You will need to use an exchange such as Coinbase, Gemini, Kraken, etc. Block.io is simply non-custodial infrastructure for blockchain developers.
NO. Re-using passwords means you are using the same password on multiple websites/services/accounts. This means that if your password leaks just once, every account anywhere that uses that password is now compromised. You must generate secure, unique passwords everywhere you use a password. Popular browsers such as Firefox have password management tools built-in to assist with generation of secure passwords. Every time you set a password (including Secret PINs), it should be securely, randomly generated, and must be unique.
YES. See the User Agreement. Your account's Private Keys allow you to use your addresses without ever interacting with Block.io, and Block.io, by design, does not have access to your coins.
Please go to your Settings page and click "Backup Private Keys." Please note that Block.io does not have access to the raw data you will see when you retrieve your Private Keys. They are only as secure as you keep them.
Block.io uses MultiSig addresses, which require more than one private key to use. These addresses may use a different format than single-signature addresses.
If the sender says your wallet addresses are invalid, this means the sending service has not implemented the MultiSig address's standard. You will need to inquire with the sender directly for a fix.
When you signed up, we asked you to save your Secret Mnemonic. Do you have this?
If yes, go to Settings, enter the Secret Mnemonic (ignore the Secret PIN field), and then your new Secret PIN, confirm your new Secret PIN, and click 'Change Secret PIN.' This step will also generate a new Secret Mnemonic -- make sure to write this new Mnemonic down!
If you do not have your Secret Mnemonic, you cannot reset your Secret PIN. Remember that you can always use the private keys you've backed up without using Block.io. A reference sweep script is provided here.
If you've lost your Secret PIN and your Secret Mnemonic, and do not have your private key backups, Block.io cannot assist as Block.io has no access to users' coins by design. You can keep track of your coins using any blockchain explorer (example: chain.so).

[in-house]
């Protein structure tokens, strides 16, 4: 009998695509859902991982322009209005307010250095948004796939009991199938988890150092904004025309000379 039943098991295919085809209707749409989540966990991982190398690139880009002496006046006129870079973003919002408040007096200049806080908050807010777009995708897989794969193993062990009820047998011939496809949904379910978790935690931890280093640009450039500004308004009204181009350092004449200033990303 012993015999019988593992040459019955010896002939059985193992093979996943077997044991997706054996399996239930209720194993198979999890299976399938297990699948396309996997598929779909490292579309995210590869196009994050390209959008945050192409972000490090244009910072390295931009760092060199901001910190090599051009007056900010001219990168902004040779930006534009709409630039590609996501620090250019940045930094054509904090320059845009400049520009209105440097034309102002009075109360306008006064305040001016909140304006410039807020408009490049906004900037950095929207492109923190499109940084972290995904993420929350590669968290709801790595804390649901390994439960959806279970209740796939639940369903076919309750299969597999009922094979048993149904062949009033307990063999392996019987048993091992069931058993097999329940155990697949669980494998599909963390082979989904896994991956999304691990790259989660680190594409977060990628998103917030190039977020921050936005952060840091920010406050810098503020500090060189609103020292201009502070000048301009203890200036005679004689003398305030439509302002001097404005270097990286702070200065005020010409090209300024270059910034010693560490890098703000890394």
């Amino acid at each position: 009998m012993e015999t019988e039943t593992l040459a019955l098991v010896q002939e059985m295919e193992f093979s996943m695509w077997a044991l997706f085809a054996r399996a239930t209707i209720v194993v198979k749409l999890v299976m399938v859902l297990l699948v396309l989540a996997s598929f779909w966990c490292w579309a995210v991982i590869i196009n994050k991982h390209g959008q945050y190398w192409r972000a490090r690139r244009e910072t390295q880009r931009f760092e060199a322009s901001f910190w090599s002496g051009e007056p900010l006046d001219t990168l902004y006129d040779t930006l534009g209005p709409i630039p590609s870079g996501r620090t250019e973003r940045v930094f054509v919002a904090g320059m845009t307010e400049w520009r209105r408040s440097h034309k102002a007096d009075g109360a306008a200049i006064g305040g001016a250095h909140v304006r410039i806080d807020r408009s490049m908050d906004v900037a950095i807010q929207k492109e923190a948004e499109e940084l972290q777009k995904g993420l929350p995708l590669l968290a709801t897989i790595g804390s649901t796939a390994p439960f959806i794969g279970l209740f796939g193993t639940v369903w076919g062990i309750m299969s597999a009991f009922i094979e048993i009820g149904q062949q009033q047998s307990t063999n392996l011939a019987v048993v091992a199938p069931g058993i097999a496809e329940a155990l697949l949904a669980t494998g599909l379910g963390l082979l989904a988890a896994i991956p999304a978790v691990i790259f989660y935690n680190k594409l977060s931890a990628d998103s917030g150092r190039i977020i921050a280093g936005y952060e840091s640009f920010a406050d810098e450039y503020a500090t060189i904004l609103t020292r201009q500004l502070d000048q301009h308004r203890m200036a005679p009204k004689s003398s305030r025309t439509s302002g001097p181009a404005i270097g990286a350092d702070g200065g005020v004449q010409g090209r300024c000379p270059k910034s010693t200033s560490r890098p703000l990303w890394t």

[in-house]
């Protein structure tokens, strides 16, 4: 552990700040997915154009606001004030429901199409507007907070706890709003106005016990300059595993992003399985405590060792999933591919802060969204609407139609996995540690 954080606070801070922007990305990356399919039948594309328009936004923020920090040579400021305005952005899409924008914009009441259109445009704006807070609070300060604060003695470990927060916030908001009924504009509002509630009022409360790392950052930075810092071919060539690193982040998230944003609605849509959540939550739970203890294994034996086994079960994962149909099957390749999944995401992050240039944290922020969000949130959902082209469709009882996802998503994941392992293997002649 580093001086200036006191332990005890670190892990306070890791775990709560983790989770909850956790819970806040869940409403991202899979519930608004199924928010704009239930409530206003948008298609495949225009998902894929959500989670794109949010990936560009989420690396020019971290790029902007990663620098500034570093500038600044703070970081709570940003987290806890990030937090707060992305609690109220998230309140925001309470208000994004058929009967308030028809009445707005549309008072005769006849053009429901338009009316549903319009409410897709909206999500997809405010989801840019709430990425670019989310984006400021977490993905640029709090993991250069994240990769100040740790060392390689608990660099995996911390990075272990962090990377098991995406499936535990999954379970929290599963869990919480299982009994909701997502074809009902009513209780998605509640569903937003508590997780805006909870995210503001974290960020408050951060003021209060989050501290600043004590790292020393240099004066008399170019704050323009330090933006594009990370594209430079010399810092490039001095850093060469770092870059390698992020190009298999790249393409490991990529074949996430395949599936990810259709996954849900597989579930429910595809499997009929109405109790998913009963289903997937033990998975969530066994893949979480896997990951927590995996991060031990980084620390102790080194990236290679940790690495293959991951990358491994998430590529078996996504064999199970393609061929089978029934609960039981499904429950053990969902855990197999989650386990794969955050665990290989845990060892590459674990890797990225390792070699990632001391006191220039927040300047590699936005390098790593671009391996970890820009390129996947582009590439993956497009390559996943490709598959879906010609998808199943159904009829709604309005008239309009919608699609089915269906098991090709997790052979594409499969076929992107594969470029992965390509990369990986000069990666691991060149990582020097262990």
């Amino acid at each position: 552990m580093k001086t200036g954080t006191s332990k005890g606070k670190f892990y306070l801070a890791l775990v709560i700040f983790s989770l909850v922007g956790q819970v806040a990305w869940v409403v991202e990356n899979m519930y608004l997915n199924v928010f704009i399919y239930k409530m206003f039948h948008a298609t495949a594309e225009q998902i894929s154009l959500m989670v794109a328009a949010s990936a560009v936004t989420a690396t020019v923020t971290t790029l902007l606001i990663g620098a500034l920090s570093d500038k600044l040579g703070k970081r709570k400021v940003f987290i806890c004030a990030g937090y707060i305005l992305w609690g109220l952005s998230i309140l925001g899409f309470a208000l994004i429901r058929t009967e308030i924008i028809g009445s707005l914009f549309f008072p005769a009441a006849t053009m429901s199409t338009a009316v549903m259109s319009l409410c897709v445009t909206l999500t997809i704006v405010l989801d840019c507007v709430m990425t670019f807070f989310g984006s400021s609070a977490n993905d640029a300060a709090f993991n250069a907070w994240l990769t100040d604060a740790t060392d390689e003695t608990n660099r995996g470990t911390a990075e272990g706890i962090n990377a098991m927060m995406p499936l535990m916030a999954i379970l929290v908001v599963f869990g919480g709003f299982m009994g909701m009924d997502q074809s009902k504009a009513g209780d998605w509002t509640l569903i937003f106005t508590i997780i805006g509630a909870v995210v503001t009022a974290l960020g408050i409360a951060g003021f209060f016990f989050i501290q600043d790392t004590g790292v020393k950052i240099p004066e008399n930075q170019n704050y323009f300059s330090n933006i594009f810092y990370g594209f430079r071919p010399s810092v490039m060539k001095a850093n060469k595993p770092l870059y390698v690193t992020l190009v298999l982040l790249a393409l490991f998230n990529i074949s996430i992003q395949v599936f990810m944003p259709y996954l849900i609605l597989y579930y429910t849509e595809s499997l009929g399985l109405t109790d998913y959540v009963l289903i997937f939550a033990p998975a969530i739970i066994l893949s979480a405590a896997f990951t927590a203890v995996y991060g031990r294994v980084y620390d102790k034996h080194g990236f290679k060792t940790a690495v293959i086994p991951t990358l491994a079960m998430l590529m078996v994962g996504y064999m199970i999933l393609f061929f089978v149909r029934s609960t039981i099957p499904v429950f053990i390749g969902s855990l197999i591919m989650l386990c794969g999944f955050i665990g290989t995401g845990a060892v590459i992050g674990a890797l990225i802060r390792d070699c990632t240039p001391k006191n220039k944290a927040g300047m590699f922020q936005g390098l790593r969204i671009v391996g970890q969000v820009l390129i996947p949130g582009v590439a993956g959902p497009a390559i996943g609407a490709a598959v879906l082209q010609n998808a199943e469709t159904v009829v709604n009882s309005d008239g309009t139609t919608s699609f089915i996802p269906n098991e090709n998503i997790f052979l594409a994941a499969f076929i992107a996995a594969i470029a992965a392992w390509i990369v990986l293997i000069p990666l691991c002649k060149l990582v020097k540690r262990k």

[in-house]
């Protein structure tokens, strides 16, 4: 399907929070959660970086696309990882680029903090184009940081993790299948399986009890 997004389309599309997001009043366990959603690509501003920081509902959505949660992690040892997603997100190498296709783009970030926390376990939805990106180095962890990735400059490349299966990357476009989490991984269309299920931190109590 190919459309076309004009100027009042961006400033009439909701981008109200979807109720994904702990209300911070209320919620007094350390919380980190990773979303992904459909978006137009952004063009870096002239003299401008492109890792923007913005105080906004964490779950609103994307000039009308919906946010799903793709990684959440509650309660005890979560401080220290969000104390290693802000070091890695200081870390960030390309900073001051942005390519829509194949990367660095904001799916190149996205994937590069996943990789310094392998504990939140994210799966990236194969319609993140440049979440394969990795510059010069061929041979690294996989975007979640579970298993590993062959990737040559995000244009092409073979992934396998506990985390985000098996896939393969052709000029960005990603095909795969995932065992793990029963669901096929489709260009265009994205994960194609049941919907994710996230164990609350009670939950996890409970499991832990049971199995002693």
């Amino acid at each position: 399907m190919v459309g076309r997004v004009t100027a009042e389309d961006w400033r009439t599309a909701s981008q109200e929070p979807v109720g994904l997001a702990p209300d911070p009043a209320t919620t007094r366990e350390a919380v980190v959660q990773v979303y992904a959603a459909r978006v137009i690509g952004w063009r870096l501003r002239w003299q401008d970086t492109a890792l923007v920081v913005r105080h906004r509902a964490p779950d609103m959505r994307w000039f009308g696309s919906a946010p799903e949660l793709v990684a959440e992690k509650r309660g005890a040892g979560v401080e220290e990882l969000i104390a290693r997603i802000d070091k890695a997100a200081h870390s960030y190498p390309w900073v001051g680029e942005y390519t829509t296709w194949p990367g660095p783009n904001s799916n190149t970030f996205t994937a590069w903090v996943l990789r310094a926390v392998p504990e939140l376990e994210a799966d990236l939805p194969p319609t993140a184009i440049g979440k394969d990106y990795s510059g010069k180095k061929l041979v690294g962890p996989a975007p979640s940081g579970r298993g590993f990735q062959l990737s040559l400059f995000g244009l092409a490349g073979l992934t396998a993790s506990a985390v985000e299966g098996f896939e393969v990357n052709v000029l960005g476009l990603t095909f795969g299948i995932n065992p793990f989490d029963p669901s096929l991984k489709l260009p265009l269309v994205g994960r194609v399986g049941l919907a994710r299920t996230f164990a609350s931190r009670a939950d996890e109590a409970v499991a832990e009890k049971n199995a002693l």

Labels are short, easy-to-remember words for long, complicated wallet addresses. For example, it is alot easier to remember the label "homewallet" than it is to remember the wallet address "DFi9yMNjBqq1rJwnk...".
When you create an address using your Wallet, or using the get_new_address API call, you create a random wallet address. If you wish to label this wallet address, you can specify this an alpha-numeric string in the input field on the Create Address dialog, or pass it as a value to the label parameter in the API call.
Labels are not the same as wallet addresses. If your coins do not show as pending/available on your Wallet or get_balance API call, you accidentally sent the coins to a wallet address that does not belong to you.
To be specific, never deposit/send coins to your labels. Always deposit/send coins to your Wallet addresses.
The wonderful thing about the Bitcoin and related tokens is: everything is third-party auditable by design. To track your coins down, look up the destination/source wallet address on a reliable Block Explorer, like SoChain.
You can either export your transaction history using the API, or for a ready-made CSV file, see Export Transaction History. Additionally, you can retrieve the same data using any blockchain network yourself, as the transaction data we provide is retrieved from the blockchain network itself.
Block.io does not control your addresses or your coins, you do. Every transaction you perform happens on the relevant blockchain network. As such, miners need an incentive to confirm your transactions (since there's complex work involved). Network Fees are part of blockchain network design. Without Network Fees, our beloved digital currencies cannot function properly.
While we attempt to estimate appropriate Network Fees for your convenience, you can always specify your own Network Fees using the "custom" Priority setting when you transact.
Network Fees are paid to your network's miners. These Network Fees depend on the size of your transaction in bytes. Since this transaction size is highly variable, the Network Fees vary as well. Additionally, Network Fees will vary depending on how many other transactions are waiting to get confirmed on the given network. Generally, the more transactions awaiting confirmation by miners, the higher the Network Fees required for faster confirmations.
Each plan shown at Pricing grants you a (maximum) number of addresses for your account. If your account has your chosen plan's maximum number of addresses already, you will not be able to create more addresses. All addresses, whether or not archived, count towards your plan's maximum address limit. These address limits do not reset monthly, or at all.
You can implement your own using reference implementations in Ruby, NodeJS, PHP, Python, and C# provided at our API docs.
Awesome! We love fixing bugs. Contact us, and maybe you'll get a fat reward for it. ;)